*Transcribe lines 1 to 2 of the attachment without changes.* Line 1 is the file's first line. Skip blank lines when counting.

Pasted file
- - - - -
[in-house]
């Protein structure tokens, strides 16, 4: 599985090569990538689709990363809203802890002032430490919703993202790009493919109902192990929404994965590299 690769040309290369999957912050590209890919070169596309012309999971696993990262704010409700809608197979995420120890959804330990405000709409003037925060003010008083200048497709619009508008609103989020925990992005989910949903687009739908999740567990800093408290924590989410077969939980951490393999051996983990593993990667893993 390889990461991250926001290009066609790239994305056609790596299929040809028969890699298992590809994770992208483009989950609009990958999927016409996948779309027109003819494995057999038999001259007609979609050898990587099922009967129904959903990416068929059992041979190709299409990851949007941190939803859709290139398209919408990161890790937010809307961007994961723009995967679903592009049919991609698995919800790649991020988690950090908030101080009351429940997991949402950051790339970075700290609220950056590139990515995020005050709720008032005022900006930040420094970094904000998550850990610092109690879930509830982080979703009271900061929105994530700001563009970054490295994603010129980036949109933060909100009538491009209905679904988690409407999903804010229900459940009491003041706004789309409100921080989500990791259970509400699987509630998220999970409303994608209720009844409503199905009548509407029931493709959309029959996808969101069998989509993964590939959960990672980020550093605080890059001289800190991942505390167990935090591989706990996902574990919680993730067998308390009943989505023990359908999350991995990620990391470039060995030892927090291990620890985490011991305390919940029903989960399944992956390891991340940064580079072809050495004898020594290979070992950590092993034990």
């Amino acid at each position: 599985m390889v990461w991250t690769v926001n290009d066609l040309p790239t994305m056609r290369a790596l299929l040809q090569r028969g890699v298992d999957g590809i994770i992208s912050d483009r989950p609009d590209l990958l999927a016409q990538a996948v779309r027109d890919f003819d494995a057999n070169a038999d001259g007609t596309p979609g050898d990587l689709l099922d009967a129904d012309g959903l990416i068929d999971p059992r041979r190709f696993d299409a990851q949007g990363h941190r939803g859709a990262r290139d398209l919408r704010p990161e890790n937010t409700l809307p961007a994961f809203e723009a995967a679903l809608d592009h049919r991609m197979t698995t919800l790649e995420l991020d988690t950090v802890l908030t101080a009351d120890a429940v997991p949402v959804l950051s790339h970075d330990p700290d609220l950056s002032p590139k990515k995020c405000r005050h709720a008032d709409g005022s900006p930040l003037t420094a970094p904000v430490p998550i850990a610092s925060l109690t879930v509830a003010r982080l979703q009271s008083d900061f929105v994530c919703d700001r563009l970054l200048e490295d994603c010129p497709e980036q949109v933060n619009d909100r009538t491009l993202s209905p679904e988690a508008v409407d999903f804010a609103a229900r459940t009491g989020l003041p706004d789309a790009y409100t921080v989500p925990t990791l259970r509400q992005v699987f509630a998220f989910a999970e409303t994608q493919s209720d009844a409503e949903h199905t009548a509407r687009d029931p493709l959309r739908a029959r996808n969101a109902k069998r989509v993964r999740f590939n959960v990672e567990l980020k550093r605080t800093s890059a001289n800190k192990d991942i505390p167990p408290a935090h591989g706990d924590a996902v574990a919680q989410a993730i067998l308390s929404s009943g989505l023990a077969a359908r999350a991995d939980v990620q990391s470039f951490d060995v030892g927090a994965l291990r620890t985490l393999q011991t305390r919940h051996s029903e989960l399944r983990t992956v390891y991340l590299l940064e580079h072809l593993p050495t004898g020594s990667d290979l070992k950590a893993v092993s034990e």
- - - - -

[in-house]
């Protein structure tokens, strides 16, 4: 599985090569990538689709990363809203802890002032430490919703993202790009493919109902192990929404994965590299 690769040309290369999957912050590209890919070169596309012309999971696993990262704010409700809608197979995420120890959804330990405000709409003037925060003010008083200048497709619009508008609103989020925990992005989910949903687009739908999740567990800093408290924590989410077969939980951490393999051996983990593993990667893993 390889990461991250926001290009066609790239994305056609790596299929040809028969890699298992590809994770992208483009989950609009990958999927016409996948779309027109003819494995057999038999001259007609979609050898990587099922009967129904959903990416068929059992041979190709299409990851949007941190939803859709290139398209919408990161890790937010809307961007994961723009995967679903592009049919991609698995919800790649991020988690950090908030101080009351429940997991949402950051790339970075700290609220950056590139990515995020005050709720008032005022900006930040420094970094904000998550850990610092109690879930509830982080979703009271900061929105994530700001563009970054490295994603010129980036949109933060909100009538491009209905679904988690409407999903804010229900459940009491003041706004789309409100921080989500990791259970509400699987509630998220999970409303994608209720009844409503199905009548509407029931493709959309029959996808969101069998989509993964590939959960990672980020550093605080890059001289800190991942505390167990935090591989706990996902574990919680993730067998308390009943989505023990359908999350991995990620990391470039060995030892927090291990620890985490011991305390919940029903989960399944992956390891991340940064580079072809050495004898020594290979070992950590092993034990």